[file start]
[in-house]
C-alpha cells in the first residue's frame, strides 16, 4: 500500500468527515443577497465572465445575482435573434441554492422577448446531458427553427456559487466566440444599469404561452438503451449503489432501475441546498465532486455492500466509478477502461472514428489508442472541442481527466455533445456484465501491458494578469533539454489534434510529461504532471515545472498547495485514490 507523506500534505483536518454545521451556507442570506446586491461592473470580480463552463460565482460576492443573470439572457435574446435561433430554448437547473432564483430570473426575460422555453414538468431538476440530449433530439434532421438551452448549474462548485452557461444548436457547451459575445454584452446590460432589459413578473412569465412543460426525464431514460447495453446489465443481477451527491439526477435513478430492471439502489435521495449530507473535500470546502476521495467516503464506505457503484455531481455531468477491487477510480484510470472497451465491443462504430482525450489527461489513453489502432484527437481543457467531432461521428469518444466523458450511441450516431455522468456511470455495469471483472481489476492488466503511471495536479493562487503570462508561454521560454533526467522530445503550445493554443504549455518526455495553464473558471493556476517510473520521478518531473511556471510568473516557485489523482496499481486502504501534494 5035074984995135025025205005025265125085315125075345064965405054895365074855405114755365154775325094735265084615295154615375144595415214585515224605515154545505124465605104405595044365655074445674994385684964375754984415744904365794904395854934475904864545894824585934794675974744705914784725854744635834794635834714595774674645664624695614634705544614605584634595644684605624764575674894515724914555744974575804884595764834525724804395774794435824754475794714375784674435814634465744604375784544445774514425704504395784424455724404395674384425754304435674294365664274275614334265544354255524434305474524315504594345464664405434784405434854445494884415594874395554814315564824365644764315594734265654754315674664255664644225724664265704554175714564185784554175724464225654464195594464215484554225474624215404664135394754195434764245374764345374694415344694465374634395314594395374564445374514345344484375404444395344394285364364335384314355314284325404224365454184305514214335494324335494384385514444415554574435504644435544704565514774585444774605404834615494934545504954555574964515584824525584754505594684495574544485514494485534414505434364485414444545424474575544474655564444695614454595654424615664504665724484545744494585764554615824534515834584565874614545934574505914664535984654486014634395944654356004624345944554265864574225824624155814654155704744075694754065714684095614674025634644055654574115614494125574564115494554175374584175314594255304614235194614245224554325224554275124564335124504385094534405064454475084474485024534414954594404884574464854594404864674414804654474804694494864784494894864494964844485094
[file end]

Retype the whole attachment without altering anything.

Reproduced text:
[in-house]
C-alpha cells in the first residue's frame, strides 16, 4: 500500500468527515443577497465572465445575482435573434441554492422577448446531458427553427456559487466566440444599469404561452438503451449503489432501475441546498465532486455492500466509478477502461472514428489508442472541442481527466455533445456484465501491458494578469533539454489534434510529461504532471515545472498547495485514490 507523506500534505483536518454545521451556507442570506446586491461592473470580480463552463460565482460576492443573470439572457435574446435561433430554448437547473432564483430570473426575460422555453414538468431538476440530449433530439434532421438551452448549474462548485452557461444548436457547451459575445454584452446590460432589459413578473412569465412543460426525464431514460447495453446489465443481477451527491439526477435513478430492471439502489435521495449530507473535500470546502476521495467516503464506505457503484455531481455531468477491487477510480484510470472497451465491443462504430482525450489527461489513453489502432484527437481543457467531432461521428469518444466523458450511441450516431455522468456511470455495469471483472481489476492488466503511471495536479493562487503570462508561454521560454533526467522530445503550445493554443504549455518526455495553464473558471493556476517510473520521478518531473511556471510568473516557485489523482496499481486502504501534494 5035074984995135025025205005025265125085315125075345064965405054895365074855405114755365154775325094735265084615295154615375144595415214585515224605515154545505124465605104405595044365655074445674994385684964375754984415744904365794904395854934475904864545894824585934794675974744705914784725854744635834794635834714595774674645664624695614634705544614605584634595644684605624764575674894515724914555744974575804884595764834525724804395774794435824754475794714375784674435814634465744604375784544445774514425704504395784424455724404395674384425754304435674294365664274275614334265544354255524434305474524315504594345464664405434784405434854445494884415594874395554814315564824365644764315594734265654754315674664255664644225724664265704554175714564185784554175724464225654464195594464215484554225474624215404664135394754195434764245374764345374694415344694465374634395314594395374564445374514345344484375404444395344394285364364335384314355314284325404224365454184305514214335494324335494384385514444415554574435504644435544704565514774585444774605404834615494934545504954555574964515584824525584754505594684495574544485514494485534414505434364485414444545424474575544474655564444695614454595654424615664504665724484545744494585764554615824534515834584565874614545934574505914664535984654486014634395944654356004624345944554265864574225824624155814654155704744075694754065714684095614674025634644055654574115614494125574564115494554175374584175314594255304614235194614245224554325224554275124564335124504385094534405064454475084474485024534414954594404884574464854594404864674414804654474804694494864784494894864494964844485094